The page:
A center to help non-profit groups get started is expected to open in April as part of a larger revitalization project for the East End neighborhood in downtown Lexington, the Kentucky Conference for Community Justice announced Monday.
The KCCJ plans to open The Plantory, described as a social innovation center that would help non-profits collaborate on community improvement projects while lowering their administrative costs by sharing office space, on the first floor of the Community Ventures Corp. building at East Third Street and Midland Avenue.
The Plantory is part of a larger proposal unveiled last week by Lexington developer Phil Holoubek. The preliminary plan, called The Incubator, shows a public market and commercial kitchen, a community garden and retail, residential and office space in an area bounded generally by Midland, East Third, Ann Street and East Second Street.
"We're calling it The Incubator because, to my mind, this plan is about economic development and creating jobs in the East End," said Holoubek, a downtown developer who worked with EOP Architects on developing The Incubator.
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Holoubek said he volunteered his time and experience to come up with a revitalization plan, but that he does not own any of the land involved. The designated area includes privately owned land as well as city-owned property.
"We are beginning talks with residents to make sure whatever we do is in step with what they want," said Kevin Smith, president of Community Ventures, a non-profit community development organization that works to revitalize low-income neighborhoods.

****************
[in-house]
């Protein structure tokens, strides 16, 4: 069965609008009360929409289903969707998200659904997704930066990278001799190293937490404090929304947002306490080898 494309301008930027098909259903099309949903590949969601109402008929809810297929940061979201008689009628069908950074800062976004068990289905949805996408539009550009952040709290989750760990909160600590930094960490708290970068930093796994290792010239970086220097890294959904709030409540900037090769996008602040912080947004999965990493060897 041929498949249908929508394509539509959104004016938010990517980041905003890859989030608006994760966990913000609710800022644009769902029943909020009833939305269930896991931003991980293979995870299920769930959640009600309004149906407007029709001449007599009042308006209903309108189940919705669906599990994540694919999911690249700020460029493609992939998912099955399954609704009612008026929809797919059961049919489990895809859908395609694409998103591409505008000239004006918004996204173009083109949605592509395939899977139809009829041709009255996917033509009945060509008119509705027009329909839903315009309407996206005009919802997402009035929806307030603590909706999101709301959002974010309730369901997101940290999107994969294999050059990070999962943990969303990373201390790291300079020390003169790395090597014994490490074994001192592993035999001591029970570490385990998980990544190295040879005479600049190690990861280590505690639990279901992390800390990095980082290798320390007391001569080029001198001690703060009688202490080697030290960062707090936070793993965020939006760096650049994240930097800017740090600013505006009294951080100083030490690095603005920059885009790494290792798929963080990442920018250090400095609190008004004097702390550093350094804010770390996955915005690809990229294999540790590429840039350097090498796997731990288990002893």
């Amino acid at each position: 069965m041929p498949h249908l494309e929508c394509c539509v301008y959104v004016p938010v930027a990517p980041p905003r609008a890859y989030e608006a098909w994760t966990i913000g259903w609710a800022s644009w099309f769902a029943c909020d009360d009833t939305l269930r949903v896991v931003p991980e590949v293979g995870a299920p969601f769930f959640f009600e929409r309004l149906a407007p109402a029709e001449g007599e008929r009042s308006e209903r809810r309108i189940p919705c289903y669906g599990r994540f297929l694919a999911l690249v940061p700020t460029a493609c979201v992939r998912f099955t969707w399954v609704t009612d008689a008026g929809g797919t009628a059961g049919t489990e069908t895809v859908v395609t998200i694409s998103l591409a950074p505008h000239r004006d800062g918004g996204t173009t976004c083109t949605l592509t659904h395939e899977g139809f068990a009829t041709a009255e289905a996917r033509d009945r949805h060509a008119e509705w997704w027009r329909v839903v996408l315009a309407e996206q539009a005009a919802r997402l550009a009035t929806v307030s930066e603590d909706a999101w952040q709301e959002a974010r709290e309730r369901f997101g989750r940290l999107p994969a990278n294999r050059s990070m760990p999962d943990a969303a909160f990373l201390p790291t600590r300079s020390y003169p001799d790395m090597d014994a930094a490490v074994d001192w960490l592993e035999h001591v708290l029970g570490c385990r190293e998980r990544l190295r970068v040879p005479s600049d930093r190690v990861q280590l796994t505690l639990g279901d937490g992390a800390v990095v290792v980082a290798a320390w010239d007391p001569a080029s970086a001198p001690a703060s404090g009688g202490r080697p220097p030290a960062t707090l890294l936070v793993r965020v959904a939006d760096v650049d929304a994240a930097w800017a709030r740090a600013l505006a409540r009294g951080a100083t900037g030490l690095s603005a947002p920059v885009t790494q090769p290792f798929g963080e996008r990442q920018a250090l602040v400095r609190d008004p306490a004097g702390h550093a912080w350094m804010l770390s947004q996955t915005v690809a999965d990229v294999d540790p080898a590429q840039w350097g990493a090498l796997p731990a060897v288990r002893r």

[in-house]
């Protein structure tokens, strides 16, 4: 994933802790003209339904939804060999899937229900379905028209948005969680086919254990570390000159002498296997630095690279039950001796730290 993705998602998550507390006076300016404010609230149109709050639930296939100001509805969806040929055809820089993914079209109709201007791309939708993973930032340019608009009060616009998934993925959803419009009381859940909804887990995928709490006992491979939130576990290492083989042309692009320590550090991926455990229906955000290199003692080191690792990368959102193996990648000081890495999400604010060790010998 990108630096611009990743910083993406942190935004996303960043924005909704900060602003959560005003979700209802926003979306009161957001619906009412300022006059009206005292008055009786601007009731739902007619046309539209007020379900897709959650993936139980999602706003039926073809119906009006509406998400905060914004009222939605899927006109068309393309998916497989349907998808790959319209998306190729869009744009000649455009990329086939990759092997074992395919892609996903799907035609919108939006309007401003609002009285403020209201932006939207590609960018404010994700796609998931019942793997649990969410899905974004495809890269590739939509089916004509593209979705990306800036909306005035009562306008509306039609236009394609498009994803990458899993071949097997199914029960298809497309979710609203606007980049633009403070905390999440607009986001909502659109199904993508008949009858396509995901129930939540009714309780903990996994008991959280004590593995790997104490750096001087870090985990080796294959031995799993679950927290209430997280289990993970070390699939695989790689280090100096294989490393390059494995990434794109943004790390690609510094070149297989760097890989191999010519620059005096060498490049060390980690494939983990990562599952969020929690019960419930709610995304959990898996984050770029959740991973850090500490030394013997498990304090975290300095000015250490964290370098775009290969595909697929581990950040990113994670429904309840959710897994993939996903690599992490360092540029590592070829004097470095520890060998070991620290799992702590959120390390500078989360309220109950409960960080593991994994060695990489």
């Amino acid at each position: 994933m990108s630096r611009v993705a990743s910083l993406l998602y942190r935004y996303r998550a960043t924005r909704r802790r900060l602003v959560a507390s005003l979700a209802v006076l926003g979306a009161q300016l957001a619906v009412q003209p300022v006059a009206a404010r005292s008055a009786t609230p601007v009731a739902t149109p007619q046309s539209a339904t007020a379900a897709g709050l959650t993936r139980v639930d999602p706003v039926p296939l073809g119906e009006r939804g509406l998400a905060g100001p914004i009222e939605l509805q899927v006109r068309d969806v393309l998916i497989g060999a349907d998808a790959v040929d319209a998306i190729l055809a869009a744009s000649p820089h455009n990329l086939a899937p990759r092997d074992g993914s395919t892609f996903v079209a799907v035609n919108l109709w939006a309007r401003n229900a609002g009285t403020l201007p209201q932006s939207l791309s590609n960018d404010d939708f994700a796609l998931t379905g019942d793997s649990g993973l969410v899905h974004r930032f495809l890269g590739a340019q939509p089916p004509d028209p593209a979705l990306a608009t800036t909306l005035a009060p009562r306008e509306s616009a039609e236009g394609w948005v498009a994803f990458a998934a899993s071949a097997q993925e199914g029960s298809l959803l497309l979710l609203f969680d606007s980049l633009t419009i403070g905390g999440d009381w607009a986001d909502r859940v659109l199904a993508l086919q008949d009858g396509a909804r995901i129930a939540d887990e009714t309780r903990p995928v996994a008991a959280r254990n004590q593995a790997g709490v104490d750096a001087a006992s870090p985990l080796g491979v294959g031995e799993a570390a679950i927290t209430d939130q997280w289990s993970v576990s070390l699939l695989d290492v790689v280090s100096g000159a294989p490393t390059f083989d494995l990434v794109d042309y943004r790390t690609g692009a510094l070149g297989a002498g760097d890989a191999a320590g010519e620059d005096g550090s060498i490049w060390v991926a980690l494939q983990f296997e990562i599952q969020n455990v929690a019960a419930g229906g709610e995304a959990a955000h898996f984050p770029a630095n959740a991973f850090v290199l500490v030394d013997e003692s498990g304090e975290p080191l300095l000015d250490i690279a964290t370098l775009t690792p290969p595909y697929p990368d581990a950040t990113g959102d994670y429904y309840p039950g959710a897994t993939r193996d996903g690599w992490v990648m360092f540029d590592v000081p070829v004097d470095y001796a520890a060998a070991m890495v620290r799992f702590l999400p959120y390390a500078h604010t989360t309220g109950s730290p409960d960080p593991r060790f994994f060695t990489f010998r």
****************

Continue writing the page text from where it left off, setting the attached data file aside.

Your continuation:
Community Ventures has invested more than $4 million in the East End neighborhood in the past three years, buying several parcels of land and completing two environmental clean-up projects.
"We're waiting now for the city to issue a request for proposals for the Charles Young Center. We would like to develop the land behind the center, with other property, to have a cohesive unit," Smith said.
The building, which is owned by the city but now sits empty, would be preserved and put to a new use that meets neighborhood approval, he said.
"The neighbors' desires have to be No. 1 in making the decision of what goes in that building," Smith said. "It's imperative, because it's really their building."
Once the building's future is determined, the public market can be designed and fund-raising can begin, Smith said.
A contingent of concerned East End residents attended last Thursday's Urban County Council meeting to talk about the importance of the Charles Young Center and urge stakeholders to seek public input before making any decisions.
First District Councilman Chris Ford had said he planned to push a resolution seeking federal funds to convert the Charles Young Center into a Head Start and day-care center.
Billie Mallory, president of the William Wells Brown Neighborhood Association, said neighbors agreed with Ford's decision to withdraw his resolution on Thursday.
Holoubek said neighborhood feedback also will be solicited for the entire Incubator revitalization plan.
"We want to know what the neighbors want," he said. "The plan will be revised after we get community feedback."
As for The Plantory, it will be a 5,000-square-foot center where non-profits and social-oriented entrepreneurs can rent office space, individual desks, telephones, printers, Internet connections and other modern necessities.
"Sharing space will encourage people to talk together, network and brainstorm ideas," said KCCJ chair Shannon Stuart-Smith.
If the Plantory grows as expected in the next 18 months, the KCCJ will either build a 15,000-square- foot addition to the back of the Community Ventures building or construct a new 20,000-square-foot building, she said.
"We're really trying to break down barriers between non-profits and bring them together so they think of themselves not as individual tenants, but as a community of social innovators who can network, brainstorm and do more by working together," said KCCJ board member Debra Hensley.